Code for this article: may98hood.exe (46KB)
Matt Pietrek is the author of Windows 95 System Programming Secrets (IDG Books, 1995). He works at NuMega Technologies Inc., and can be reached at email@example.com or at
I described the Performance Data Helper DLL
(PDH.DLL) in my March 1998 column. This DLL
provides a relatively simple API layer over the grunginess of Windows NT® performance counters. I included a rudimentary sample program with the column that used the APIs which PDH.DLL includes specifically for Visual Basic®. This month, I'll cover PDH.DLL from the C/C++ perspective and show some of the more advanced PDH.DLL APIs intended for C/C++ programs.
Some readers of my first column about PDH.DLL were unable to find PDH.DLL. My guess is that these readers didn't have the Win32® or Platform SDK installed. If you only have Visual Studio or some other compiler installed, you may not have PDH.DLL on your system. If you have the WIN32 or Platform SDK installed, you should see PDH.DLL under the BIN\WINNT subdirectory of wherever you installed the SDK.
Let's begin with a brief synopsis of PDH.DLL concepts. Windows NT collects volumes of information such as process lists and the number of disk reads per second in something known as "performance data." Applications and drivers can add their own information to the performance data. Adding your own counters is outside the scope of this column, and I've never looked into the details of doing so, so I'll leave it at that. Call it an exercise for the reader.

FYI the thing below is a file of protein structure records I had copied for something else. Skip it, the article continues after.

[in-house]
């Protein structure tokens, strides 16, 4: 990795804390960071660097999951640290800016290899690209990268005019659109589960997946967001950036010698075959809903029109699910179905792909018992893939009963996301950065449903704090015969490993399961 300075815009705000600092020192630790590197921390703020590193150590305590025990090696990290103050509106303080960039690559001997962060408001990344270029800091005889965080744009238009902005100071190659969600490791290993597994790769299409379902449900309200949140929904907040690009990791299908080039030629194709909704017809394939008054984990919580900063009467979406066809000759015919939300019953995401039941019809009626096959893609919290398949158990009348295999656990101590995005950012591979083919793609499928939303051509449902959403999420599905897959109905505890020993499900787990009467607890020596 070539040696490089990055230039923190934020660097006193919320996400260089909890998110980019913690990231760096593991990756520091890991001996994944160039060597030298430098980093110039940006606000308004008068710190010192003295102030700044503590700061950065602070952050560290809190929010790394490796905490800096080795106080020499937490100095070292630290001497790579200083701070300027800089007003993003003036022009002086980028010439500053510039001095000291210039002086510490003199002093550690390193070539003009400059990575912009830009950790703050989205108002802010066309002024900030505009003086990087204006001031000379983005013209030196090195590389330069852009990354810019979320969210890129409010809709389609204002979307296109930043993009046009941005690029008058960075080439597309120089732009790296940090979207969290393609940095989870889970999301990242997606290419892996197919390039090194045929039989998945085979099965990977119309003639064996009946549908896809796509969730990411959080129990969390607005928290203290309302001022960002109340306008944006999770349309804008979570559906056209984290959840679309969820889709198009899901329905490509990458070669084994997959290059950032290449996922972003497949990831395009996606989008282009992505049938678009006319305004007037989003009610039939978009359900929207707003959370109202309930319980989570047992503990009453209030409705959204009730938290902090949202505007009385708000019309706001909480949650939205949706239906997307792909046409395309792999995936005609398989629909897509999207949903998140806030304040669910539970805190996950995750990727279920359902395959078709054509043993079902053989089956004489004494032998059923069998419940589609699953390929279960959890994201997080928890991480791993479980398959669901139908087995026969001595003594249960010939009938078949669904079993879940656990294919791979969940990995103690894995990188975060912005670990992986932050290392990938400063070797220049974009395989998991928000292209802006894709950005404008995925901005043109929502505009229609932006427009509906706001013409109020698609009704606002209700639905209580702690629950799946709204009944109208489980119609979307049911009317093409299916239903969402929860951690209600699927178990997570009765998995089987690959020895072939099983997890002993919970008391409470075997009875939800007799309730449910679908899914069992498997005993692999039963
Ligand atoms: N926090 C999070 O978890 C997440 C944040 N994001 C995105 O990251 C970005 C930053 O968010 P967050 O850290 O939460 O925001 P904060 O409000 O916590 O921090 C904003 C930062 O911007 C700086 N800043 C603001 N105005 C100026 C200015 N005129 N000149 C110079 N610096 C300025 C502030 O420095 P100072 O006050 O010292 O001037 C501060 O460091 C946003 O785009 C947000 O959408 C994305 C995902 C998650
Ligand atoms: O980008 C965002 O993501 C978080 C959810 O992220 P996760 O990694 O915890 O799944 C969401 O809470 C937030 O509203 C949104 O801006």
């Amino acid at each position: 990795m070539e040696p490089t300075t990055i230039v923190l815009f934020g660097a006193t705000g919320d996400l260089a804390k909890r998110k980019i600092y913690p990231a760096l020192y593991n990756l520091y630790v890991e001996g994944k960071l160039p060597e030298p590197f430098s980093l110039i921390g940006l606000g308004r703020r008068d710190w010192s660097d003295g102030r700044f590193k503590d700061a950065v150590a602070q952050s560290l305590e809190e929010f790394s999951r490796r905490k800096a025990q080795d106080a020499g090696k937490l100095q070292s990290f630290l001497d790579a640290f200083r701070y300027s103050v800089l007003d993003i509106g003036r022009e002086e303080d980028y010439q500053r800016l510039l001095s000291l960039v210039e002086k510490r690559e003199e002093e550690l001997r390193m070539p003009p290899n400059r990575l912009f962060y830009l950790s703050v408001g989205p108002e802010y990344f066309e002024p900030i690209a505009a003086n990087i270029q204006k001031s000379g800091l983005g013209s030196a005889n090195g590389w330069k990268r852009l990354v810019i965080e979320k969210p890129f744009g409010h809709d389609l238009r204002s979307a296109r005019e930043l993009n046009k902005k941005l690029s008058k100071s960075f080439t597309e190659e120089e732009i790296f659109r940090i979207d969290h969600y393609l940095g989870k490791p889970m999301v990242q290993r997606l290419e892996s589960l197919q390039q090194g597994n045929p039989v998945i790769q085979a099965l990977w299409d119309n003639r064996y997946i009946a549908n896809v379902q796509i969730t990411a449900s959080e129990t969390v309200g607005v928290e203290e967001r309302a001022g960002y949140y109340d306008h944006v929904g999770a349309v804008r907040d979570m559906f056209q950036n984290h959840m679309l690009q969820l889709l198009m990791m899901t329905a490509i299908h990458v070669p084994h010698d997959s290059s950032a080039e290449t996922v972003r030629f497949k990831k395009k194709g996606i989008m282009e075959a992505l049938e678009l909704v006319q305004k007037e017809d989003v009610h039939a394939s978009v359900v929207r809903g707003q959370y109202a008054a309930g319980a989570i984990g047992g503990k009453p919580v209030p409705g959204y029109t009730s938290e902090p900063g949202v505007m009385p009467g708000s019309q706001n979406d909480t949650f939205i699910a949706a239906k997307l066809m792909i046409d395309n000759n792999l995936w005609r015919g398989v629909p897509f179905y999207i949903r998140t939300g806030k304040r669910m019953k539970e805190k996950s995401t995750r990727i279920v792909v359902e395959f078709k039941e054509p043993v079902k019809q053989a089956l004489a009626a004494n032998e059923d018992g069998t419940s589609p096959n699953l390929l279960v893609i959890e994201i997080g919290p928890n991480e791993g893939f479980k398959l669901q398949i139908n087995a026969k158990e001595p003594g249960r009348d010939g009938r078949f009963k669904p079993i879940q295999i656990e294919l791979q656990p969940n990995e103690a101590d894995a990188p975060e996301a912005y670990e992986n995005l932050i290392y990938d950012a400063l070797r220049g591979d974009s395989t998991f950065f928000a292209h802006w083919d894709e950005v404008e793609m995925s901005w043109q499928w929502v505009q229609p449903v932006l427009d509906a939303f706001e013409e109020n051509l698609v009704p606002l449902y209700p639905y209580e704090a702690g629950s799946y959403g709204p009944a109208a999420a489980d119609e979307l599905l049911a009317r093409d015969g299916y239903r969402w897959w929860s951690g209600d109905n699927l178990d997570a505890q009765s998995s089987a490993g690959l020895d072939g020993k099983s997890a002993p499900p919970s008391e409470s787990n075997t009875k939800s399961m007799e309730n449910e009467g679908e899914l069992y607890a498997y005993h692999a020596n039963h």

The raw, low-level way to access performance information is to construct a special string and use it to read from the registry (see my April 1996 column). It's a real pain to read the performance data from the registry because much of the information is variable length and/or optional. PDH.DLL provides a nice API wrapper around all the work of obtaining and interpreting performance information.
Using PDH.DLL requires that you understand several key concepts: counters, queries, and paths. A counter represents a single piece of data about something (such as
the number of threads in a particular process), and is referred to by handles called HCOUNTERs. A query is represented by an HQUERY handle, and consists of one or more counters that have been added to it. When you execute the query, the data in all of the counters is updated. You can reuse the same query handle over and over to get updated counter values.
How do you specify the data you're interested in? That's where paths come in. A path is a text string that completely defines what PDH.DLL needs to locate a particular counter. For example, consider this counter path:
"\\Wheaty2\Thread(4NT/0#0)\% Privileged Time"